"If you just look at the Dalai Lama, who is
welcomed all over the world as a head of people
trampled by the Chinese, do you think they would
love him?" asked Acharya. "He highlights the
atrocities that the Tibetans have faced at the
hands of the Chinese.”The Dalai Lama has never
been one to shy away from controversy.

In 1993, he said during an interview that he
sympathized with Iraqi despot Saddam Hussein.

"This blaming everything on him, it’s unfair,"
the Dalai Lama told The New York Times. "He may
be a bad man, but without his army, he cannot act
as aggressively as he does. And his army, without
weapons, cannot do anything. And these weapons
were not produced in Iraq itself. Who supplied them? Western nations.”

Nearly two decades later, he was asked about
Canada’s decision to send soldiers to Afghanistan
and possible negotiations with the Taliban.

"You must engage," he said. "That’s very
important. I already had the feeling that instead
of sending the army, or using force, I think, the
western nations should send more money to these
Arab countries for education, health and
construction, I think it will create a situation completely different.”

Every day, the Dalai Lama said he focuses on his
own death during meditation and he encourages
people to act as if he is already gone. He’s fond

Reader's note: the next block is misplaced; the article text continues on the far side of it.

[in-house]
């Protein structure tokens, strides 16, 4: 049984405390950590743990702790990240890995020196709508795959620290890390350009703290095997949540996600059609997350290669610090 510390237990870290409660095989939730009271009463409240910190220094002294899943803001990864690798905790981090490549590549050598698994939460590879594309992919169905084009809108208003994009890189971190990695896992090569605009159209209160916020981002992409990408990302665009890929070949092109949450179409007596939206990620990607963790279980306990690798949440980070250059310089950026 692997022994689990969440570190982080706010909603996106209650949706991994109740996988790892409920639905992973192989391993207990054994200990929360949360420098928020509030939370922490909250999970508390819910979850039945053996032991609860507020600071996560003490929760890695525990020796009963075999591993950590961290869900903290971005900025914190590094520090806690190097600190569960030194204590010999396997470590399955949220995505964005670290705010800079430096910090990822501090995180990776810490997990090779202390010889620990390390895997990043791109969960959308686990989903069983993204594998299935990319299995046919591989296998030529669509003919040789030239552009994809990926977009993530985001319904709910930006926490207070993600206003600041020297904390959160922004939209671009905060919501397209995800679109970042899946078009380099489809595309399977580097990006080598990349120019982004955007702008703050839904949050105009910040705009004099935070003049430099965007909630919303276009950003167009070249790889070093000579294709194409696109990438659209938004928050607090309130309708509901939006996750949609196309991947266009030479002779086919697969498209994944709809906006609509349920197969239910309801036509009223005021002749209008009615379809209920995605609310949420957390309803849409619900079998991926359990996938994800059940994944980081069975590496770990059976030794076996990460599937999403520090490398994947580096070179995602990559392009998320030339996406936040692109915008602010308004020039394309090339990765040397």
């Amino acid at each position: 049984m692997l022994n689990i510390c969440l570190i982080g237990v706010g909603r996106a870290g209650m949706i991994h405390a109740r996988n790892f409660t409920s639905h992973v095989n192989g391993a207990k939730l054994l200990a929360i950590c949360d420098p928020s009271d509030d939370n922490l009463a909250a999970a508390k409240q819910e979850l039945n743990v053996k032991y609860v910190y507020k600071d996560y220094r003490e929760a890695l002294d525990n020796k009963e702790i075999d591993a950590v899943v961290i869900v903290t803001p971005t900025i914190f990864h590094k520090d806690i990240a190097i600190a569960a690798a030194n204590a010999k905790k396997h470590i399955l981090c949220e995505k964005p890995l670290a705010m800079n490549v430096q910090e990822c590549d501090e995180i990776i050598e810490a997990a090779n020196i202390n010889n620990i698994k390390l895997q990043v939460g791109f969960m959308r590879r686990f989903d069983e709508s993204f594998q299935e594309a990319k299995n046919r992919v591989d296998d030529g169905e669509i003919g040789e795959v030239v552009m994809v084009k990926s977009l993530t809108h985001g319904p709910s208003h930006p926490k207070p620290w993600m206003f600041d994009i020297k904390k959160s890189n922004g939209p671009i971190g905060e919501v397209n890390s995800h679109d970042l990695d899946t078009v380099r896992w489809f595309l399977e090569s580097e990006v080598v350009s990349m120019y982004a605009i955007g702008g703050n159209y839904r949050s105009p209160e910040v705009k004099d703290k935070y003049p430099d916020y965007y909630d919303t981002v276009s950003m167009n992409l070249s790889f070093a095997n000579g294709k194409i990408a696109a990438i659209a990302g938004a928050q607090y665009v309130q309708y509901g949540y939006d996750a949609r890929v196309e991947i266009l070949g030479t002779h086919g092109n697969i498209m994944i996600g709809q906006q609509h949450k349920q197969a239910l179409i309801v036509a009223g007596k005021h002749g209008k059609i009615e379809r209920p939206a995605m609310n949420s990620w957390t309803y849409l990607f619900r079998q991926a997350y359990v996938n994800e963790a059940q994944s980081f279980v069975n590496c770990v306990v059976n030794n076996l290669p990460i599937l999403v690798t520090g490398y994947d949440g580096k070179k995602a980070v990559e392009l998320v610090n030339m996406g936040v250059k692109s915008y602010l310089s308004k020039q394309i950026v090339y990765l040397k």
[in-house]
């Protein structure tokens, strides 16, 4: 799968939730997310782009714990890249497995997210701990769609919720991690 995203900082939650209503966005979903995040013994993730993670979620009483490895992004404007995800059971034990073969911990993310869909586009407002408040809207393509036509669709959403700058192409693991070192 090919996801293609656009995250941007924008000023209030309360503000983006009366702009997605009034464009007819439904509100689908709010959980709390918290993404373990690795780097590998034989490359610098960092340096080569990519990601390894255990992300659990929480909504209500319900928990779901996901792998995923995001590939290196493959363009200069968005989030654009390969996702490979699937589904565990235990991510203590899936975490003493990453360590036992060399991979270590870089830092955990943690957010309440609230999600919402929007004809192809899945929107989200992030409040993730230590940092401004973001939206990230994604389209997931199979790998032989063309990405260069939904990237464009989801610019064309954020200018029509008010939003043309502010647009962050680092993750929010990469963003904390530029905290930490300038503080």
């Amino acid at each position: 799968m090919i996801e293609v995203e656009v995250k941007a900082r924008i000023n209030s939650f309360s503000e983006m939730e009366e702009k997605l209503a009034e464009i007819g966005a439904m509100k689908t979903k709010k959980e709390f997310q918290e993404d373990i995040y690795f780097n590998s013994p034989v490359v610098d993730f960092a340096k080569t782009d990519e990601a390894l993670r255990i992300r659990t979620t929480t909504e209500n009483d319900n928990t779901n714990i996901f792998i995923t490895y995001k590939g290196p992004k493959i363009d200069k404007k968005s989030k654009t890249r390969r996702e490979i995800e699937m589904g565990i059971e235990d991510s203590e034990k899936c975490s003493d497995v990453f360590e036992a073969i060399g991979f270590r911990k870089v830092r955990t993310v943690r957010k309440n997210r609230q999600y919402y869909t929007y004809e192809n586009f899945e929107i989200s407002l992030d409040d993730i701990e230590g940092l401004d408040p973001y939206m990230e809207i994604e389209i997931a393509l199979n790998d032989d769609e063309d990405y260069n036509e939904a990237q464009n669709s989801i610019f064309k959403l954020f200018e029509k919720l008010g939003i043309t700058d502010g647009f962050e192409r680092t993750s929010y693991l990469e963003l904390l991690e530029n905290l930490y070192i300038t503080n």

of saying nowadays that he’s semi-retired.

In one recent interview, he said he may be
reincarnated as a woman, an intriguing prospect from which he’s now retreating.

"The female body is really spiritually highly
developed and knowledgeable and practices well,”
he said. “But under the present circumstances, I
think if I die within next few weeks, then most
probably, Tibetan people want another young boy
(as Dalai Lama). After 20 years or 30 years, who knows?”

Asked about his claim that agents might be
conspiring to hurt him, the Dalai Lama laughed.
It was hard to say whether it was a nervous laugh.

Does it hurt that he’s considered a target by some people?

"Mentally, no, physically, of course," he said.
"Sometimes you need some little caution. If
something is stuck here (he makes a jabbing
motion to his chest) it is suffering. When I
studied, my tutor always kept a whip. At that
time my elder brother and myself studied together
so my tutor kept two whips, one yellow whip, one
ordinary. The ordinary whip was for my brother.
The yellow whip, (which) looks very holy, was for
me. But I know if that holy whip used, I feel
same pain. No holy pain. So similarly, if
something happens . . . tough luck, so I have to be a little cautious."